When we finished our tour of the Ring of Kerry, our group decided to jaunt our way through the national park at Killarney. Not jogging. Jogging would have killed me. No, we rode a jaunting carriage pulled by a very hairy horse.
My friend the school teacher who arranged for my son Josh and I to be part of the tour said she hoped this went better than the gondola ride around Venice on one of her student tours a few years ago. The gondolier didn’t sing, didn’t talk about the sights they were passing and didn’t flirt with the women on the boat. What kind of an Italian was he? Our Irish carriage driver invited my friend to sit up front with him and included her in all his comments about the foliage, mountains, lakes and history of old Killarney. I think she came away liking Irish jaunting drivers better than Italian gondoliers.
The jaunting carriage tour began in downtown Killarney, turned a corner and entered the national park. In my first photo, you can see a touring carriage with Killarney cathedral in the background. I know the jaunting driver looks like me, but I couldn’t be taking pictures of one carriage if I were in another one. What this picture does prove is that I have a lot of Irish relatives in my past. By the way, the cathedral was very impressive. We could see it many miles away before our tour bus even got to the city limits. Many residents of Killarney don’t share the tourists’ appreciation, though. The Roman Catholic Church built the cathedral in the early part of the nineteenth century when Ireland was going through the Potato Famine. The church thought the big cathedral would give the residents inspiration. As I was told by more than one local, they would have preferred a good meal instead.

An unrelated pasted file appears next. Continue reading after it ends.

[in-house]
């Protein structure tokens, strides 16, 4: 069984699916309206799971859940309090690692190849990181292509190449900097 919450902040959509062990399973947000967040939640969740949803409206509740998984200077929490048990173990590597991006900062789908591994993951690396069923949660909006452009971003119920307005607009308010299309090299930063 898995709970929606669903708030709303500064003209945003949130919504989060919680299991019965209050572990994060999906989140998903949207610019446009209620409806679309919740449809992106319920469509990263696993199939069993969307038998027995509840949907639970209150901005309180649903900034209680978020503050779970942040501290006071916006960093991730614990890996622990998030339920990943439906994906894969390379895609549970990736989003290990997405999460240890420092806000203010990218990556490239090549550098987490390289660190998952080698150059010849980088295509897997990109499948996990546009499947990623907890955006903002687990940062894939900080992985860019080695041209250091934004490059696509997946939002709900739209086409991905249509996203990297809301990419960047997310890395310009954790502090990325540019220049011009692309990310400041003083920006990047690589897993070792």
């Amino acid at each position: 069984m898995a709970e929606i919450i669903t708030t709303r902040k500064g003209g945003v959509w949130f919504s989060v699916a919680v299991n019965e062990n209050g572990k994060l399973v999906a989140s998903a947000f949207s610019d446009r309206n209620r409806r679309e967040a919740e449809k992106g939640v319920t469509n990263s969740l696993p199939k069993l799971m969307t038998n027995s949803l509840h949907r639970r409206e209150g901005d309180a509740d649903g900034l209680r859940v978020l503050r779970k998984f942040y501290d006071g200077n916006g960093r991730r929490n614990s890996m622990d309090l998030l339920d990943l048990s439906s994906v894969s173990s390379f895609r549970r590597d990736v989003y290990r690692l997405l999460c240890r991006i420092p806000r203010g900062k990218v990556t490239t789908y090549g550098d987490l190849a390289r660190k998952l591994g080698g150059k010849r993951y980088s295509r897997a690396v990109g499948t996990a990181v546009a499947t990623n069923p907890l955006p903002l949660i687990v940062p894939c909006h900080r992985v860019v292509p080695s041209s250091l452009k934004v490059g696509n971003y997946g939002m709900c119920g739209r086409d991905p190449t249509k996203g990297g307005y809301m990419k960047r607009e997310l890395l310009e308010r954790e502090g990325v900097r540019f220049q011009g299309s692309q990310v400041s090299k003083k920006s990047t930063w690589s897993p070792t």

Our gregarious driver told us they had just had a late snow a few days before we arrived. In the distance we could see the mountaintops still covered in snow. He pointed out the little flower bulb sprouts were peeking through the ground and in a few weeks the entire park would be resplendent in color. Several trees had gone down during the storm and they were laying around wondering if they would be eventually cut and carried out or be left to rot and become wonderful mulch. It was still cold when our carriage horse tried its best to avoid the washed-out portions of the road. The sun shone and the wind had disappeared with the snow, so the weather was really quite pleasant, as long as you were dressed in at least three layers of clothes, wore a woolen cap and gloves. Ducks waddling alongside the road didn’t seem mind the crisp air. Neither did the Killarney natives who jogged past us. The second picture shows my elbow which was properly attired in a heavy coat.
At several points we saw crumbled stone ruins hiding among the trees and when we turned a bend in the road we saw an old castle glistening in the sun’s rays as it sat on an island of a long, wide lake.